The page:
Cisco confirms data leak after breach
Cisco confirmed the May attack and that the data leaked by the Yanluowang ransomware group was stolen from its systems.
In August, Cisco disclosed a security breach, the Yanluowang ransomware gang breached its corporate network in late May and stole internal data.
The investigation conducted by Cisco Security Incident Response (CSIRT) and Cisco Talos revealed that threat actors compromised a Cisco employee’s credentials after they gained control of a personal Google account where credentials saved in the victim’s browser were being synchronized.
Once obtained the credentials, the attackers launched voice phishing attacks in an attempt to trick the victim into accepting the MFA push notification started by the attacker.
Access via VPN and MFA
Upon achieving an MFA push acceptance, the attacker had access to the VPN in the context of the targeted user. The attacker conducted a series of sophisticated voice phishing attacks under the guise of various trusted organizations attempting to convince the victim to accept multi-factor authentication (MFA) push notifications initiated by the attacker. The attacker ultimately succeeded in achieving an MFA push acceptance, granting them access to VPN in the context of the targeted user.
According to Talos, once the attacker had obtained initial access, they enrolled a series of new devices for MFA and authenticated successfully to the Cisco VPN. Then the threat actors escalated to administrative privileges before logging into multiple systems. Then threat actors were able to drop multiple tools in the target network, including remote access tools like LogMeIn and TeamViewer, Cobalt Strike, PowerSploit, Mimikatz, and Impacket.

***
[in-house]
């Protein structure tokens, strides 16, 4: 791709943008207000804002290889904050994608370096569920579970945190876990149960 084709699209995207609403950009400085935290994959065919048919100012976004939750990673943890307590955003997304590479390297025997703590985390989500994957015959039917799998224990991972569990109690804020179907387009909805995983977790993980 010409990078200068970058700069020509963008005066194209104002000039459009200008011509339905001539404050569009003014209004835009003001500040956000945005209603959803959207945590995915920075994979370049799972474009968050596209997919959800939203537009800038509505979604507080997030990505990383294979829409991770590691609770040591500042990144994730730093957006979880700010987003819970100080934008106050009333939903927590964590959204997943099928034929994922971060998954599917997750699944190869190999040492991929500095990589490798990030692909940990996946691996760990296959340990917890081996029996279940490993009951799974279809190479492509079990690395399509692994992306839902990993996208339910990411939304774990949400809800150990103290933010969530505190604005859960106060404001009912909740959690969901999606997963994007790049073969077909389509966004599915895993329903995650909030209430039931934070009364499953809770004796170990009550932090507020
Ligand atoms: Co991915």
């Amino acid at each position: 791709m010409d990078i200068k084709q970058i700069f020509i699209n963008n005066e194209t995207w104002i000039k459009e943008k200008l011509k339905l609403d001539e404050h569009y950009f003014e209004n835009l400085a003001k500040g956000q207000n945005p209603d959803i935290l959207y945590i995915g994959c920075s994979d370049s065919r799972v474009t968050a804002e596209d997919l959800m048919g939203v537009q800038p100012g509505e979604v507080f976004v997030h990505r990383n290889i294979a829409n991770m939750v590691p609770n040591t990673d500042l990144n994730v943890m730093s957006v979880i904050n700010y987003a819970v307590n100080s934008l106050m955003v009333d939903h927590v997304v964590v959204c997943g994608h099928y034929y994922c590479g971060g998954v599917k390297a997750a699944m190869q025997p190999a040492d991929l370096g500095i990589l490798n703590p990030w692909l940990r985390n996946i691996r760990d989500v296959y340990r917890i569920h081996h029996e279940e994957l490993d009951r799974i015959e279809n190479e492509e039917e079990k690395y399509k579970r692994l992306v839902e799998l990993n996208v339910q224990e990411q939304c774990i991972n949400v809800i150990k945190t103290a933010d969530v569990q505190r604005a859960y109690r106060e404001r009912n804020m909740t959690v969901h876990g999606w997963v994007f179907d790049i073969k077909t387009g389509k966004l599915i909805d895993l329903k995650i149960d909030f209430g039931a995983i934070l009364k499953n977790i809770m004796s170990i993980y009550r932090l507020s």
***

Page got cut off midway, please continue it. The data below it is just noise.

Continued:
Over the weekend, Cisco confirmed that the data recently leaked by the Yanluowang ransomware gang have been authentic and was stolen from its network during the May intrusion. However, the company pointed out that the security breach has no impact on the business because the stolen data doesn’t include sensitive information.
“On September 11, 2022, the bad actors who previously published a list of file names from this security incident to the dark web, posted the actual contents of the same files to the same location on the dark web. The content of these files match what we already identified and disclosed.” reads an update published by Cisco on September September 11, 2022. “Our previous analysis of this incident remains unchanged-we continue to see no impact to our business, including Cisco products or services, sensitive customer data or sensitive employee information, intellectual property, or supply chain operations.”
According to BleepinComputer, which has contacted the leader of the ransomware gang, the Yanluowang group claims to have stolen 55GB of files which included classified documents, technical schematics, and source code.
Cisco continues to deny that the threat actors had access to the source code of its products.
Recently, researchers from cybersecurity firm eSentire discovered that the attack infrastructure used in the Cisco hack was also used to attack a top Workforce Management corporation in April 2022.
The experts also speculate that the attack was orchestrated by a threat actor known as mx1r, who is an alleged member of the Evil Corp affiliate cluster dubbed UNC2165.
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